Located in a newly gentrified area of Chinatown in a shop which not long ago was the bedroom for homeless people, Chocha Foodstore is the very epitomy of modern Chinatown.
The building is a stunner. An old shophouse with original tiles throughout and even much of the original paintwork. This combined with an architect’s eye transforms this once rundown shop into one of the trendiest cafes in Malaysia.We ordered the Biang Biang Inspired Noodles, Duck Confit Rice Bowl and a couple of drinks. We loved it all.The Biang Biang Noodles were thick & wide sheets of pasta topped with crushed peanuts and chilli oil. For me, the noodles were slightly too thick and wide, but you do sort of need something big for all the saucy goodness to rest on.
The duck confit was great and the mix of barley and rice was enjoyable. The asian style salad was a beauty and its sharpness cut through the fattiness of the duck just perfectly.The drinks were a fermented ginger drink and a sour plum thing. Both were delightful and something quite different from typical cafe drinks.One thing to note is that coffee is not available here. And usually for me that’s a cardinal sin. But I agree with the owners that coffee just doesn’t fit in this cafe. And that’s kind of refreshing.Internet here is very fast at 30mbps down and 20mbps up and there is plenty of space for opening a laptop if you need to get a few bits and pieces done.
Lastly, we need to talk about price. I’ve read a few reviews saying this place is over priced. This place is expensive by Malaysian standards, but it’s definitely not overpriced. You get handmade noodles, house made drinks from fresh ingredients and perhaps the best looking cafe in Malaysia. For that, you have to pay above average prices. And here you do. But the prices are so reasonable by world standards that it’s just not worth commenting on.If you’ve got no cash, don’t come here.
Love this place.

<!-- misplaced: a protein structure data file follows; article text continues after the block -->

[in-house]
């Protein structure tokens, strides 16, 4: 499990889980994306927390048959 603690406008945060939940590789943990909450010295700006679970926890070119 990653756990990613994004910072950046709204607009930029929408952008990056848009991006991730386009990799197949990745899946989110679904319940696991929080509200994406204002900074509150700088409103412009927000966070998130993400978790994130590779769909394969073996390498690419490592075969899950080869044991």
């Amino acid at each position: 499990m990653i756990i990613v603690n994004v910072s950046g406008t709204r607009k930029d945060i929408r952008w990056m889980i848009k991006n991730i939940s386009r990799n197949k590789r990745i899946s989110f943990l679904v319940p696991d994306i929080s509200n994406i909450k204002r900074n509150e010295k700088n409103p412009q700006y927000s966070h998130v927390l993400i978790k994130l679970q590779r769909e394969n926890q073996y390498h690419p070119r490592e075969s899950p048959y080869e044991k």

156 Jalan Petaling, Kuala Lumpur
Opening Hours: 11:00 – 23:00 (closed Monday)
Biang Biang Noodles: Rm18
Duck Confit Rice Bowl: Rm26
Ginger & Sour Plum Drinks: Rm18 each
I remember when Lokl was being built when I was staying at BackHome Hostel which is next door. That was about 5 years ago now and it’s still going strong today.
I recently had breakfast here while staying at Big M Hotel (highly recommended) and it was really good.
I ordered a cappuccino which had great flavour and had beautifully silky milk on top. A really good cappuccino.
I also ordered a granola bowl. And let’s just say it took way too long to arrive at the table. Over half an hour. But when it did arrive, I was very pleased.The cafe itself has a great fitout and is frequented mainly by foreigners. I’m not sure why. Maybe because it’s next door to the hostel or maybe just because it’s the best cafe in the area. Whatever the case, don’t expect to see many (any) Malaysian faces.
This also seems to be an excellent place to work with the odd power point and nice tables. But when I was there, the wifi was dead. Not working even a single bit. Which is sad because when I last stayed at BackHome Hostel about 4 years ago, their wifi was great and it’s the BackHome wifi which you’re trying to plug into.
This is a great little cafe, but the two things that really bugged me were how long that granola took to arrive (30min!!!) and the wifi not working. Still, worth a visit for the coffee.
Lokl Coffee Co.